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    Campfire Tales — Camping

    Wandering in Big Sur

    Wandering in Big Sur

    We first did this trip in April of 2015 and had such a great time we decided to do it again the next year.  It has now become one of our favorite locations in California to roadtrip to and camp in. The plan was to load up our 22 footer Jayflight trailer and haul it up the coast to Montana de Oro for an overnight stop which would allow us a leisurely day of driving and stopping for lunch/photos along the scenic Highway 1 to Pfeiffer Big Sur State Park.

    Day 1: Fullerton to Montana De Oro State Park/Islay Creek Campground

    The first day was a 235 mile crawl up through the quintessential California landscapes of the Hollywood hills and ocean vistas of Santa Barbara to the windswept bluffs of Montana De Oro near the sleepy town of Los Osos.  An optional stop on the way north is the Danish hamlet of Solvang. With it's windmills, beer gardens, and cute local shops we had a great lunch stop with our constant companion Bullwinkle. We had stopped here last year and although it was picturesque this is the best photo we got. It's not our fault that Bullwinkle is so photogenic.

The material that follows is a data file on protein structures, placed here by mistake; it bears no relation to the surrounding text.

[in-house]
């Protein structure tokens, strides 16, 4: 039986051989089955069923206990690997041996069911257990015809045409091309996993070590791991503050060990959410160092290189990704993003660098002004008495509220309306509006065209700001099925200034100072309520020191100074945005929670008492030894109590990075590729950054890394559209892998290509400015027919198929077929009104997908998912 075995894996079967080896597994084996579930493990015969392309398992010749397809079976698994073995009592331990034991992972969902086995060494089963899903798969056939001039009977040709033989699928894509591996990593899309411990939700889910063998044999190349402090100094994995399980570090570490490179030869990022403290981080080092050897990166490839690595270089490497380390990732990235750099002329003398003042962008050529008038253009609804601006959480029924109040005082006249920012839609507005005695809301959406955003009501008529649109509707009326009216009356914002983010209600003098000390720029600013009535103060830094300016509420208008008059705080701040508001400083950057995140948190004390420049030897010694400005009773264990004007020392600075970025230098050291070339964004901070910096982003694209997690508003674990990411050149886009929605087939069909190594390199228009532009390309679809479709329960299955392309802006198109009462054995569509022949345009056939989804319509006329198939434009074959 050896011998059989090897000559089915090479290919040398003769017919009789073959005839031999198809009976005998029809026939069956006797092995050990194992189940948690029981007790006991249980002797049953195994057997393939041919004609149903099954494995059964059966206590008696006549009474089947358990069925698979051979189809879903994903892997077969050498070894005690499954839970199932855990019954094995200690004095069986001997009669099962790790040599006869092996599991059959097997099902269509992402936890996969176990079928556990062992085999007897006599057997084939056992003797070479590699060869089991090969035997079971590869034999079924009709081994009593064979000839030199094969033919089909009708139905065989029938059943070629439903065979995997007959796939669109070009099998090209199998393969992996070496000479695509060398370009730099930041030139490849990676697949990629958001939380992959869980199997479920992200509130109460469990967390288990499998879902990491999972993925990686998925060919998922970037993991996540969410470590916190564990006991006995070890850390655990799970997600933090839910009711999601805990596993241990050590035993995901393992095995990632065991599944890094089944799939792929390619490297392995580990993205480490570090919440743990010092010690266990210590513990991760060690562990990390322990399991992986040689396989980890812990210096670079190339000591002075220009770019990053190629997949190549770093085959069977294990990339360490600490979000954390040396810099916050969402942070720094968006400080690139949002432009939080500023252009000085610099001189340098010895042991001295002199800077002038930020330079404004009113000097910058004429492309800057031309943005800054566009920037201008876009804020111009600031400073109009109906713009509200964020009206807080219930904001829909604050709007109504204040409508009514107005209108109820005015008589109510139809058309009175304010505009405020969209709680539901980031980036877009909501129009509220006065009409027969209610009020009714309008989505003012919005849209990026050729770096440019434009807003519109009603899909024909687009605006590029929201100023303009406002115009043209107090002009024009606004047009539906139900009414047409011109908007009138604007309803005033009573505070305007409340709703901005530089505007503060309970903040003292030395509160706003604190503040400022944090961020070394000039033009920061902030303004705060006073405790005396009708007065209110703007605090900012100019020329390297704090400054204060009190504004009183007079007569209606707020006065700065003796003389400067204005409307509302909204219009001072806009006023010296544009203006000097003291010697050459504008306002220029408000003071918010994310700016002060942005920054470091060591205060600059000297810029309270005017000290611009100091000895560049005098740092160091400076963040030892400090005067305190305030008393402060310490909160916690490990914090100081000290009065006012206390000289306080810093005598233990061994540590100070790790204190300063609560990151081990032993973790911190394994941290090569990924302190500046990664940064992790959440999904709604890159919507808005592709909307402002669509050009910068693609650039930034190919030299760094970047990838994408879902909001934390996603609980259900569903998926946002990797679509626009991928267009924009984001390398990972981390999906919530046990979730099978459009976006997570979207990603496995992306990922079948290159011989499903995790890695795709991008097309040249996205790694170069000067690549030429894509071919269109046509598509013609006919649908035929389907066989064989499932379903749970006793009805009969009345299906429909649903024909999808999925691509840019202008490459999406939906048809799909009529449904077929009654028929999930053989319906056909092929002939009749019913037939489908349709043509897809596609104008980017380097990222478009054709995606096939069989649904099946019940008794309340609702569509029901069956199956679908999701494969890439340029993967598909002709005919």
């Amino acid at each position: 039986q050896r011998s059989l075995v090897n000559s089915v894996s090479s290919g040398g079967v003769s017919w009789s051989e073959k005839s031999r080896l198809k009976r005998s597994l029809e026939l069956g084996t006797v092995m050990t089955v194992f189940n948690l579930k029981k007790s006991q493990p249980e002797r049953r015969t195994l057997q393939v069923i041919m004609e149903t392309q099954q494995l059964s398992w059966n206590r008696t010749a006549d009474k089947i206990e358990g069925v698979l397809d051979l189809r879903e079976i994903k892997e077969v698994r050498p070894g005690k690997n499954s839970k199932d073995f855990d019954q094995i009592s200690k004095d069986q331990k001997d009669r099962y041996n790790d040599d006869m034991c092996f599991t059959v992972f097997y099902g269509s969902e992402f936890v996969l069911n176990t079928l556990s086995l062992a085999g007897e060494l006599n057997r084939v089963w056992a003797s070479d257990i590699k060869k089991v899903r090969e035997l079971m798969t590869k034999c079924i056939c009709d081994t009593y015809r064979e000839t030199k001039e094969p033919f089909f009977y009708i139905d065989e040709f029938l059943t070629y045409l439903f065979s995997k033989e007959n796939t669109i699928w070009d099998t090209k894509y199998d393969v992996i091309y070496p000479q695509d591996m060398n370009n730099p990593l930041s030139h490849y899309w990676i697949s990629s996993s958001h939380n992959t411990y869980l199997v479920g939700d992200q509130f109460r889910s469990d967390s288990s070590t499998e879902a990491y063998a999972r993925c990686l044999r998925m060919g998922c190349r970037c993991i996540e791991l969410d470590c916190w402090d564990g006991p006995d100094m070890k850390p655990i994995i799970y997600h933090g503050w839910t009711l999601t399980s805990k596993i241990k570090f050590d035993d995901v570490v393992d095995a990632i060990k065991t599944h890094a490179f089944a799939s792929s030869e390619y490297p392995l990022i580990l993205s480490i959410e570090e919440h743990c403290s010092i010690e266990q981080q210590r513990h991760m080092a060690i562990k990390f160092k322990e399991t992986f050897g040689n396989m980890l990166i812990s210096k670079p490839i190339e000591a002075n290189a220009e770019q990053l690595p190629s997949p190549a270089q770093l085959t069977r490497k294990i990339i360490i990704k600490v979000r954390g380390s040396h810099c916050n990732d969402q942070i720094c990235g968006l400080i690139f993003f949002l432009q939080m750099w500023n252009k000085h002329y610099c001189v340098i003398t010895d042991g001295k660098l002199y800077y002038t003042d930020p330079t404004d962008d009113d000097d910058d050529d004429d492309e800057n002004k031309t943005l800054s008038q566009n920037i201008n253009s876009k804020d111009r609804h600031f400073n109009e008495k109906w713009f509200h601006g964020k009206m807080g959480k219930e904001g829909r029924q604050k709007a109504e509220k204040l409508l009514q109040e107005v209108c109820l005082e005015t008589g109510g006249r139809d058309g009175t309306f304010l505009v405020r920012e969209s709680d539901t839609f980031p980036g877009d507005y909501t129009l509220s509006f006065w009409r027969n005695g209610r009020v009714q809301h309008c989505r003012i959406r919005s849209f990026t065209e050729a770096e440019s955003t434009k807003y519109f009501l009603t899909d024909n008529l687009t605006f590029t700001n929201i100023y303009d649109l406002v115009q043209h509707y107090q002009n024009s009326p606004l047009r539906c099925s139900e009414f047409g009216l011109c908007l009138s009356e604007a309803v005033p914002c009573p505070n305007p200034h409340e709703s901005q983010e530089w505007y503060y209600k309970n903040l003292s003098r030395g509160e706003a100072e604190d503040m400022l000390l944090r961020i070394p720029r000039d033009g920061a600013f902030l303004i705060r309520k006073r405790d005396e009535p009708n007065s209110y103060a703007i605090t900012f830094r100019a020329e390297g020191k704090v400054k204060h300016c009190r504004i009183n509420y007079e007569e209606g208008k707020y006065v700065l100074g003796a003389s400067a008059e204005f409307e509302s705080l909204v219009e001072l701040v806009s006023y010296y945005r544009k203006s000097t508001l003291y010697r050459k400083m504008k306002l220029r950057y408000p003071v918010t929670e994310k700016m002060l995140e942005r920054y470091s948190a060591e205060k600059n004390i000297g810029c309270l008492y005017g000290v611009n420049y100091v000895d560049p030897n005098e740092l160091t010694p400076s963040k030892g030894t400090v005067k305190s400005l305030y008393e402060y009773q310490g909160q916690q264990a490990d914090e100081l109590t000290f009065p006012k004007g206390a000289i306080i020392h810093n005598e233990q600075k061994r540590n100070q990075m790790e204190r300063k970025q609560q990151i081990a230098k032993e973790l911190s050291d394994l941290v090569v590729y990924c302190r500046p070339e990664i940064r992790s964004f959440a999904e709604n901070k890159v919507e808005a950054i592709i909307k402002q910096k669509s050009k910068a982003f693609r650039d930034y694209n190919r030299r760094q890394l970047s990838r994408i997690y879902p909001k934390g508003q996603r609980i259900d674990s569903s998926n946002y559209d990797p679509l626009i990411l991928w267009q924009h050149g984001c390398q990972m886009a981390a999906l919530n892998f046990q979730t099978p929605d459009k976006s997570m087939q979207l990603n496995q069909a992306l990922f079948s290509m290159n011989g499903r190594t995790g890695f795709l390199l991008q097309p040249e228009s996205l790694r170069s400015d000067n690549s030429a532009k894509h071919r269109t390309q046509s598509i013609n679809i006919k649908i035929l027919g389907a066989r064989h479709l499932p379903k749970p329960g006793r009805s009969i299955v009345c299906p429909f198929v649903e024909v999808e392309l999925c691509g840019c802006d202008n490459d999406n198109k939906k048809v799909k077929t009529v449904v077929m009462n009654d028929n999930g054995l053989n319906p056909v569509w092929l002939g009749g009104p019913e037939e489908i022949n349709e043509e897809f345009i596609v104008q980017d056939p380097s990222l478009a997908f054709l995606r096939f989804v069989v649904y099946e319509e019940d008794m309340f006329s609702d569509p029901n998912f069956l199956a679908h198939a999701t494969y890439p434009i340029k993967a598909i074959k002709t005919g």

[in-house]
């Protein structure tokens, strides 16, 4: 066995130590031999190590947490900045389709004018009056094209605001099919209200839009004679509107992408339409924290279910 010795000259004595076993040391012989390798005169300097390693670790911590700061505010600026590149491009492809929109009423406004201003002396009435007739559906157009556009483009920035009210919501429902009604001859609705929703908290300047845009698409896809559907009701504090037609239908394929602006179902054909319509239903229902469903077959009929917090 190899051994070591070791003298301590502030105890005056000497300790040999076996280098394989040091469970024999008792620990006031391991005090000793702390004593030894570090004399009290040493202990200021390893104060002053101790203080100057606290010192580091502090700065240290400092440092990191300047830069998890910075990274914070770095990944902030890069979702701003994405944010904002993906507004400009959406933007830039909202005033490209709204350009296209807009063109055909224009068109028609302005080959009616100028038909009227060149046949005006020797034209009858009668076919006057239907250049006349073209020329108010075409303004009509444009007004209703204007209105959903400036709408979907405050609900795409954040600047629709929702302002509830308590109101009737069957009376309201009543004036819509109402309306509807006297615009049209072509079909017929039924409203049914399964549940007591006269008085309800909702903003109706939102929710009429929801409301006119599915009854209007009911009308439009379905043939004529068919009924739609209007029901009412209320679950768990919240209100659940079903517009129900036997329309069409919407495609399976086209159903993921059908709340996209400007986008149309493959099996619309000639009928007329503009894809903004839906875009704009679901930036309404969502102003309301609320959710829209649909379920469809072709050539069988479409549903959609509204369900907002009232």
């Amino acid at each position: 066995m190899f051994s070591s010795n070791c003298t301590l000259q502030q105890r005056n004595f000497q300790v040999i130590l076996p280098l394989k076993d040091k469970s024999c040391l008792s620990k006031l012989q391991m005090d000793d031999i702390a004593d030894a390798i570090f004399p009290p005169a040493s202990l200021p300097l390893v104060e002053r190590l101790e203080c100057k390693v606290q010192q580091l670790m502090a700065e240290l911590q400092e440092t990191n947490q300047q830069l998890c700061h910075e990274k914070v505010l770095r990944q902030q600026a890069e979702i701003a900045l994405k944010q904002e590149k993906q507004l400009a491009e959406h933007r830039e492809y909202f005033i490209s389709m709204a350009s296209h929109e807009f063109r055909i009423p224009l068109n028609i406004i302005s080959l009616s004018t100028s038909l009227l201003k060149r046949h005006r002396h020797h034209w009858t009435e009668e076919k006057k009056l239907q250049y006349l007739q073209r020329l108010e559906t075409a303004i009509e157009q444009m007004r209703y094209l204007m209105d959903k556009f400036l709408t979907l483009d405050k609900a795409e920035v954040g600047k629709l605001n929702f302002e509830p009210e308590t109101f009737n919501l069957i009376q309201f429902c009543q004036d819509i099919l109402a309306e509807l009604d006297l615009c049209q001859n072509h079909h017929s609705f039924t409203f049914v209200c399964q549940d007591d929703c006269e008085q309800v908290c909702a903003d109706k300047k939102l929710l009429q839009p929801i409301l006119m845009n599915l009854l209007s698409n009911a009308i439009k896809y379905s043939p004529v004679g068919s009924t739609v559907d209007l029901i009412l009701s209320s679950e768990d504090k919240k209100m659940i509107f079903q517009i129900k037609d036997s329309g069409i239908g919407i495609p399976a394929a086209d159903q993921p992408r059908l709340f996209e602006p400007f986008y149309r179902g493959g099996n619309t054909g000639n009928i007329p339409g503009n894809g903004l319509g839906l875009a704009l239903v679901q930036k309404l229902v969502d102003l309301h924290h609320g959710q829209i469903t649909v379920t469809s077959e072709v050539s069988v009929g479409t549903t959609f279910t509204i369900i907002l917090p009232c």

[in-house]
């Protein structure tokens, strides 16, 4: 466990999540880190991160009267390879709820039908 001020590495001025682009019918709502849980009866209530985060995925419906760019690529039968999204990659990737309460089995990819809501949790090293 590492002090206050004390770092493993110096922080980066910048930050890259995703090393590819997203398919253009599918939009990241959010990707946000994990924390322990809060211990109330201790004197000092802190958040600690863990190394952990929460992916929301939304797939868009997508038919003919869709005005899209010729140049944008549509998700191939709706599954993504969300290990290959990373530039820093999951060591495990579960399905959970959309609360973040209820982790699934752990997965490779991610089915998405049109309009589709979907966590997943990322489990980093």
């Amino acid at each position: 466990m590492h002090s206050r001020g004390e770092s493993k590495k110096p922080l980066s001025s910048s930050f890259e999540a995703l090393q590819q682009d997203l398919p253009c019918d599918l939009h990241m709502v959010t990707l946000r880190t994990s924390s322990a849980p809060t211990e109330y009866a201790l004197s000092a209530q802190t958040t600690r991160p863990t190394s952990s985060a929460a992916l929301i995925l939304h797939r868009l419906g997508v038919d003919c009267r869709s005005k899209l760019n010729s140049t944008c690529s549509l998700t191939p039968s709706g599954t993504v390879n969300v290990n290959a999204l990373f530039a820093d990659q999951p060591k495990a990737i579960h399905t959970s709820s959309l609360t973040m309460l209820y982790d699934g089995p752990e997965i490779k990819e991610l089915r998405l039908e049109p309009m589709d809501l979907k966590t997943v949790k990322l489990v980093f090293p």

Islay Creek Campground was our next stop and it's located just up the hill east of Spooners Cove. Each site has a picnic bench and fire ring as well as shared vault toilets.   Reservations are highly recommended.  Don't forget to bring your bikes as Montana De Oro has some great bike trails for all levels with a fantastic overlook point.

    Spooners Cove offers easy access to tide pools and a freshwater creek. There's plenty to explore here a short walk away from the campsite. Also you can just sit and watch the water or explore the caves. Great for kids and dogs alike. 

    Here I'm wearing a 10Tree raglan, Poler Campvibes waxed cotton 5 panel cap, and  Kavu Road Warrior Shorts, which are some of my favorite items to rock on the daily as well as out wandering.